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Giuseppe Penone

Ventuno Unghiate, 1988

Plaster on four sheets of torn paper
85 × 59 1/10 in
216 × 150 cm
Contact For Price
location
London, London
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About the work
Signature
Signed and dated in reverse of sheet number 4. Each sheet numbered 1 - 4 on reverse.
Image rights
Copyright the Artist. Courtesy Richard Saltoun Gallery.
Giuseppe Penone
Italian, b. 1947
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Since the late 1960s, Giuseppe Penone has challenged the boundaries between our bodies and nature in his arresting performances, sculptures, installations, and works on paper. A member of the radical Arte Povera group who sought to smash the divide between art and life in their unconventional works, Penone first gained attention for his landmark performance, Rovesciare I propri occhi (To reverse one’s eyes) (1970). Wearing a pair of mirrored contact lenses, which reflected and blinded him to the surrounding landscape, he picked his way forward with his feet and hands, emphasizing his body’s connection to the earth. Such performances eventually gave way to sculptures, mostly focused on trees. Exquisitely attuned to volume, mass, and space, Penone crafts trees out of materials like bronze and wood, revealing the disarming similarities between bark and skin, branches and limbs, trunk and torso.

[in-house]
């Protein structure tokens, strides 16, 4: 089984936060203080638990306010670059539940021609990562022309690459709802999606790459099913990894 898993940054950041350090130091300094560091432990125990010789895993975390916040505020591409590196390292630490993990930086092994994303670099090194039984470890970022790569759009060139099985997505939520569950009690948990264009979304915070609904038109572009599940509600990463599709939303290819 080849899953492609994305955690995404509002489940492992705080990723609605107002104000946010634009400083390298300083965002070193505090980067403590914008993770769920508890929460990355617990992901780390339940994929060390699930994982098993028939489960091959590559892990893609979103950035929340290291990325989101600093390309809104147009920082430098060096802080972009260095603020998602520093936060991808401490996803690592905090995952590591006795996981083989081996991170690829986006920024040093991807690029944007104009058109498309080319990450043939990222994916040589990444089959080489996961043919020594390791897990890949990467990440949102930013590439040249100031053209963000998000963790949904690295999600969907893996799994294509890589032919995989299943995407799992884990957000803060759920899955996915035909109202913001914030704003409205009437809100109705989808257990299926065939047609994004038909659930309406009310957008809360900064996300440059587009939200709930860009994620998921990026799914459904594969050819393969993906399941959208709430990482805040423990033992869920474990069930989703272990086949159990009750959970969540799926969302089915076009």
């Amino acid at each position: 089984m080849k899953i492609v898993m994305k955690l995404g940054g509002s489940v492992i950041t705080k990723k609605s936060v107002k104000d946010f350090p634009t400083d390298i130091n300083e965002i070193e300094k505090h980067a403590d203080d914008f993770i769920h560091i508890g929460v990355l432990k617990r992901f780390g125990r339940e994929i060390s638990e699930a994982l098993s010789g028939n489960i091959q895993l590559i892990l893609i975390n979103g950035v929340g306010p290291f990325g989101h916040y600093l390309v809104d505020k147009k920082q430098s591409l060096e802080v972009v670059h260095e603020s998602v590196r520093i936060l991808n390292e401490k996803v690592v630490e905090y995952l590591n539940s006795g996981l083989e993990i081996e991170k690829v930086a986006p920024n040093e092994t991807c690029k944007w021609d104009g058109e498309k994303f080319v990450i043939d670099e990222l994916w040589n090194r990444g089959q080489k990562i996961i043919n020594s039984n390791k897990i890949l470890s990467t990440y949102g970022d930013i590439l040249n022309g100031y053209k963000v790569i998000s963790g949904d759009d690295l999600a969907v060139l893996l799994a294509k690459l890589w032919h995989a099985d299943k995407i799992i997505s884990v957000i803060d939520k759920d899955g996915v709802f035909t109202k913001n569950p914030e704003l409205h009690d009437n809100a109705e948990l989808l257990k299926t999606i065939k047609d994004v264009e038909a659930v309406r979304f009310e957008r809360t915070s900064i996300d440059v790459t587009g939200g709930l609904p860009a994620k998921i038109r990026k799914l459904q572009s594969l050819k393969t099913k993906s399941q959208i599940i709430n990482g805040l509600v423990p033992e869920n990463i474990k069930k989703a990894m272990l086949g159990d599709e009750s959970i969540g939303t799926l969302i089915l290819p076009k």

Save
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view
View in room
share
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Save
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view
View in room
share
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About the work
Signature
Signed and dated in reverse of sheet number 4. Each sheet numbered 1 - 4 on reverse.
Image rights
Copyright the Artist. Courtesy Richard Saltoun Gallery.
Giuseppe Penone
Italian, b. 1947
Follow

Since the late 1960s, Giuseppe Penone has challenged the boundaries between our bodies and nature in his arresting performances, sculptures, installations, and works on paper. A member of the radical Arte Povera group who sought to smash the divide between art and life in their unconventional works, Penone first gained attention for his landmark performance, Rovesciare I propri occhi (To reverse one’s eyes) (1970). Wearing a pair of mirrored contact lenses, which reflected and blinded him to the surrounding landscape, he picked his way forward with his feet and hands, emphasizing his body’s connection to the earth. Such performances eventually gave way to sculptures, mostly focused on trees. Exquisitely attuned to volume, mass, and space, Penone crafts trees out of materials like bronze and wood, revealing the disarming similarities between bark and skin, branches and limbs, trunk and torso.

Giuseppe Penone

Ventuno Unghiate, 1988

Plaster on four sheets of torn paper
85 × 59 1/10 in
216 × 150 cm
Contact For Price
location
London, London
Have a question? Read our FAQ.
Want to sell a work by this artist? Consign with Artsy.
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